The International Atomic Energy Agency said that Iran has begun the process of producing enriched uranium metal, in a move that could help it develop a nuclear weapon.
“Iran informed the agency today that uranium oxide enriched up to 20% uranium-235 will be transported to the Research and Development Laboratory at the Isfahan Fuel Plant, where it will be converted into uranium tetrafluoride and then into uranium metal enriched up to 20% uranium,” the UN agency said in a statement. -235, before being used in the manufacture of fuel.
A confidential IAEA report carried by “Reuters” confirmed that the agency confirmed that Iran had taken steps to start the process of producing enriched uranium metal.
US and European officials made it clear that Iran’s decision would complicate, and possibly torpedo, the indirect talks between Washington and Tehran, which are aimed at bringing the two countries back into compliance with the terms of the nuclear deal, from which former US President Donald Trump withdrew.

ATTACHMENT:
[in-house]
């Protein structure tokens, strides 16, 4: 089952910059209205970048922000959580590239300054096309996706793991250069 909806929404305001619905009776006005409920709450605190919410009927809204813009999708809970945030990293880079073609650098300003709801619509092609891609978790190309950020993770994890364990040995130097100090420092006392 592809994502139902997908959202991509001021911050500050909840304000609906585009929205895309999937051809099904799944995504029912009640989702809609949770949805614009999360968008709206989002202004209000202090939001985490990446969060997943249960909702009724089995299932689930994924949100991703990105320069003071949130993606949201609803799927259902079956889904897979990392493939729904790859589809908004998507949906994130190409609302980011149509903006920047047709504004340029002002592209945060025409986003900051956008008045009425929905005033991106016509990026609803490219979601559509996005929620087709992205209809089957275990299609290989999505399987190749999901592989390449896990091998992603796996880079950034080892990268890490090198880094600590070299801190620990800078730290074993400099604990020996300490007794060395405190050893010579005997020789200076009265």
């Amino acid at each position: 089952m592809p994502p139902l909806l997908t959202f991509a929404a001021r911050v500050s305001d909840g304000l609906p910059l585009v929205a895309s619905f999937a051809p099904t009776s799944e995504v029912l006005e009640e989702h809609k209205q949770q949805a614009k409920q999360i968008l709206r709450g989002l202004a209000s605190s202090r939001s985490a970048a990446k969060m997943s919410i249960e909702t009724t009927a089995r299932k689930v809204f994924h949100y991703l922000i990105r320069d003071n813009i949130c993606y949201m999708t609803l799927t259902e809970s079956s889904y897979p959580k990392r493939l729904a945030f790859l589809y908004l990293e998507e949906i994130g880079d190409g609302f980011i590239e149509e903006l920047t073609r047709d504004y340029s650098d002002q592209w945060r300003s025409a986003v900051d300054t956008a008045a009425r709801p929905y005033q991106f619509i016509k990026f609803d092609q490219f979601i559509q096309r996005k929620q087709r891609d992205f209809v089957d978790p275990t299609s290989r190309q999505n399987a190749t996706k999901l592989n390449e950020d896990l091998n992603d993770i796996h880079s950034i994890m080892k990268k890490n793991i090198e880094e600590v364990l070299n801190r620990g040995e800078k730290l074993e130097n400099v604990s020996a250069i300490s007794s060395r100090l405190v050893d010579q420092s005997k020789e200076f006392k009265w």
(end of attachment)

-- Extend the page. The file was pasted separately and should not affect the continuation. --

Britain, France and Germany said in a joint statement that they were “deeply concerned” by this decision, which violates the terms of the nuclear deal.
In the statement issued by the British Foreign Office, the three countries said, “Iran has no credible civilian need to produce uranium metal, which is a major step on the path to developing a nuclear weapon.”
“Through its latest steps, Iran is threatening the possibility of a successful outcome of the Vienna talks despite the success achieved in six rounds of negotiations,” she added.
The three countries urged Iran to return to the talks that began last April and were postponed on June 20, without specifying a date for its resumption.
US State Department spokesman Ned Price said that Washington had not set a deadline for the talks, but added that “over time, Iran’s nuclear progress will have an impact on our position on returning to the nuclear agreement.”
Price added that the United States finds it “disturbing” that Iran continues to violate the agreement, “particularly by conducting tests that are valuable for nuclear weapons research.”